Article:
Sundance Elementary’s Needham Receives Arch Coal Achievement Award
CHEYENNE, Wyo. (April 13, 2012) – “An old saying states that if you want to be remembered forever, either write something worth reading or do something worth writing about,” notes Tammy Beth Needham.
“However, I believe there is another way to create your legacy, and that is by being a teacher,” she adds. “Teachers have the ability to touch the lives of so many students, and the distance of your impact has potential to reach the future.”
Although Needham had already ensured her legacy by becoming a teacher, she also achieved something worth writing about today. She was one of only 10 teachers statewide to receive a 2012 Arch Coal Teacher Achievement Award. Steven F. Leer, Arch Coal chairman and chief executive officer, made the announcement during a ceremony at South High School in Cheyenne. Leer was accompanied by Wyoming Governor Matt Mead, Senator Mike Enzi, Representative Cynthia M. Lummis, and Wyoming Superintendent of Public Instruction Cindy Hill. This is the 12th year the Arch Coal Teacher Achievement Awards have been made in Wyoming.
“Tammy Needham has advice for those considering the teaching profession – make sure it is your true passion,” says Leer. “She believes teaching is too crucial and challenging to be just a job. A true teacher’s work never ends.”
“Tammy is an example of what every educator should aspire to be. She cares deeply about all her students and differentiates her instruction to meet the needs of all students,” says fellow Sundance Elementary School teacher Shanna Kinnick.
With 25 years in the education profession, Needham teaches fourth-grade students at Sundance. “The most important things I can do for my students are respect them, accept them and care about them,” says Needham. “The elements of relationship-building must be sincere and shown on a daily basis if students are to grow to feel the same.”
Needham earned a bachelor’s degree at the University of Wyoming and Gifted/Talented endorsement at the University of Texas Pan American, Edinburg. She also has earned more than 90 additional graduate-level credits and furthers her professional development through a range of education opportunities. Needham has coordinated and coached numerous Odyssey of the Mind and Destination Imagination teams. She is the recipient of a Christa McAuliffe Fellowship, a Presidential Award for Excellence in Math and a Milken Educator Award. Needham also has been invited by the Secretary of Education to participate in a Washington, D.C., educational conference. Within the community, she serves as the Crook County Fair’s Superintendent of Dogs, which entails managing the entire dog show and judging. She has served on the state board of the Wyoming Association for Creative Youth and has hosted several creativity camps. Needham annually runs a community carnival at Halloween. She also provides real-world applications for students in the form of community service, such as a Community Christmas Basket bake sale.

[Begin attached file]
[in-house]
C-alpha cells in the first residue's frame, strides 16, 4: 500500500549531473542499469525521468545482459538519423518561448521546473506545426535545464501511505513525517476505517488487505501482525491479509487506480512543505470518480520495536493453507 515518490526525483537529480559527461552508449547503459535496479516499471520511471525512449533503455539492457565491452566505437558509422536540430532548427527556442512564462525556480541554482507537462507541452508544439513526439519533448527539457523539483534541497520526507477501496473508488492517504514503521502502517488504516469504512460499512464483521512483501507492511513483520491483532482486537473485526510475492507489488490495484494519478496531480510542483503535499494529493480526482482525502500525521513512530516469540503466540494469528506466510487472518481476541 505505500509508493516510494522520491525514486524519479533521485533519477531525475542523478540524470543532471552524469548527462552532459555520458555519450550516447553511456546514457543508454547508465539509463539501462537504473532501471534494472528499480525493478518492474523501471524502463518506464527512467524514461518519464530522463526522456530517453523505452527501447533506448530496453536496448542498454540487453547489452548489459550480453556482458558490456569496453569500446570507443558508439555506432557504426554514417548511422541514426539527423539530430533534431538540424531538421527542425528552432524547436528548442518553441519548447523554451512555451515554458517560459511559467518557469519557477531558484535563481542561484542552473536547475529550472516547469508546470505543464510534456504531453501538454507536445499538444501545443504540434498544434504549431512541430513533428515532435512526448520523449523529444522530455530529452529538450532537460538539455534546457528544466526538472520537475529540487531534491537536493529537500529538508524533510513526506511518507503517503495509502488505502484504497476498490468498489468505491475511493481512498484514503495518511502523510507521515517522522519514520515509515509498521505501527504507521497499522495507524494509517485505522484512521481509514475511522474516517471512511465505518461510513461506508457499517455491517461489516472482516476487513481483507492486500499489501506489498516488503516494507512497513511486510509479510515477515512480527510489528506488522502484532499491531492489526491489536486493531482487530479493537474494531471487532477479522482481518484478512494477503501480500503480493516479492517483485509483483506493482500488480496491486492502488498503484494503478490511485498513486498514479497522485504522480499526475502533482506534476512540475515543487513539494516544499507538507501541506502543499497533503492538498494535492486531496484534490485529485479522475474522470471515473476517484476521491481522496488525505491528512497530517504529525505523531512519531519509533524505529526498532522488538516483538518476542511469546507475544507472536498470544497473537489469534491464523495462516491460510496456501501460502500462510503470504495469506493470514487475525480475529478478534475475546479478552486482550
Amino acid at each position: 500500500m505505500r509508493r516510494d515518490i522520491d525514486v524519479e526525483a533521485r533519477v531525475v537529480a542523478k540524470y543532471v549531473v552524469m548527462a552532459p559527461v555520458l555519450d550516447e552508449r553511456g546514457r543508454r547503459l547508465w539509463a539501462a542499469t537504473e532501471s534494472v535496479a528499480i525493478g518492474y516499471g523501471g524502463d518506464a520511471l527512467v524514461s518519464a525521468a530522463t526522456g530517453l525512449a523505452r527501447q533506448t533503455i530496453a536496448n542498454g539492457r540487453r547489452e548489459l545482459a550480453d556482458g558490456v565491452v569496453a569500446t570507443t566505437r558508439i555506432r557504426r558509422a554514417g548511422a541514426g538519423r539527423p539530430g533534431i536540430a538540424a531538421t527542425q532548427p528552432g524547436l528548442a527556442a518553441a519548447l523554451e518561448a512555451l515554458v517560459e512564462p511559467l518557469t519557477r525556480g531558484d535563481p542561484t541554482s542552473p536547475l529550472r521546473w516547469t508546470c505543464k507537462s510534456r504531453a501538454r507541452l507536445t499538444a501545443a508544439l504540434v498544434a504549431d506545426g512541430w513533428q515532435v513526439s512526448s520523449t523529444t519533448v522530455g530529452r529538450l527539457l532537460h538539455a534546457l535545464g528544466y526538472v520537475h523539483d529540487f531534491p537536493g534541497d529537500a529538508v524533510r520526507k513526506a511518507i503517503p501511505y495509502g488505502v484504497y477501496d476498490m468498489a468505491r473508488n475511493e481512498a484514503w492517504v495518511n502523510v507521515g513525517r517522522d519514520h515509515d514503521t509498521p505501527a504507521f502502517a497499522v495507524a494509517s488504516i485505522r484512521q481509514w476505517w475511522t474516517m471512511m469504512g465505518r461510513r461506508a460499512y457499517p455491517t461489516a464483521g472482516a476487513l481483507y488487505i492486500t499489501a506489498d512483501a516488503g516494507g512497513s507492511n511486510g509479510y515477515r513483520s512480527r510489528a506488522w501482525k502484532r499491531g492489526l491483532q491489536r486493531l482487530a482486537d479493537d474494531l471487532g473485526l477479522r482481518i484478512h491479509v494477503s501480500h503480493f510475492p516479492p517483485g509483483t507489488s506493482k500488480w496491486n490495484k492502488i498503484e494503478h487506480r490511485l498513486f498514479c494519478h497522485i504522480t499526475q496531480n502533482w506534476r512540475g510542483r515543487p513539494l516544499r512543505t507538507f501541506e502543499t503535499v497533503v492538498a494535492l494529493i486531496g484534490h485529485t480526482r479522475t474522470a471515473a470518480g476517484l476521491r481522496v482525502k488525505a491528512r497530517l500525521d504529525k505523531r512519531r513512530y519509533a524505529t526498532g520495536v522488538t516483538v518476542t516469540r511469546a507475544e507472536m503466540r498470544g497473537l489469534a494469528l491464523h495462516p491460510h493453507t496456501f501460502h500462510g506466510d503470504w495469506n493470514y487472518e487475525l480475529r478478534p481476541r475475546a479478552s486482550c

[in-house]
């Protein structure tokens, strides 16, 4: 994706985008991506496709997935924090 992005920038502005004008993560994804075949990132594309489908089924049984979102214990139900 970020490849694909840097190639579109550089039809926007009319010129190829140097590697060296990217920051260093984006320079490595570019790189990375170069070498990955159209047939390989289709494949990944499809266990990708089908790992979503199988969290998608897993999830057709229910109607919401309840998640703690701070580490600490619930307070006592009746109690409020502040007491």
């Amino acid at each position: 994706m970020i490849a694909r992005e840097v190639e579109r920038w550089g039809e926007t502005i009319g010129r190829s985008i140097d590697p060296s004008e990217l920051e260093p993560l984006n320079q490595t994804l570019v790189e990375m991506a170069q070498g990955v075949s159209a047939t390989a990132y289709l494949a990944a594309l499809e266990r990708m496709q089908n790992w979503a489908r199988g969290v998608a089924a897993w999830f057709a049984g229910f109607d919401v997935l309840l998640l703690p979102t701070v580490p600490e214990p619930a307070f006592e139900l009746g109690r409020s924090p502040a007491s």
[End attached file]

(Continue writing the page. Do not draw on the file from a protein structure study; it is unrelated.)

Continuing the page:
Each Teacher Achievement Award recipient receives a distinctive trophy, a classroom plaque and a $3,500 personal, cash award. Nominations of the teachers are made by the public, and selection is made by a blue-ribbon panel of the teachers’ peers, all former recipients of the Arch Coal award.
The Wyoming Department of Education, the Wyoming Education Association, the Wyoming library community, Taco John’s and Loaf ‘N Jug stores are longstanding supporters of the program.
The Arch Coal Foundation also is a supporter of teacher-recognition programs in West Virginia, Utah and Colorado, as well as a number of other education-related causes.
U.S.-based Arch Coal, Inc. (NYSE:ACI) is a top five global coal producer and marketer and the most diversified American coal company, with mining complexes across every major U.S. coal supply basin. In 2011, Arch continued to lead the U.S. coal industry in safety performance and environmental compliance among large, diversified producers. Arch’s Wyoming operations – Arch of Wyoming and Thunder Basin Coal Company’s Black Thunder and Coal Creek mines – have a combined workforce of more than 1,800.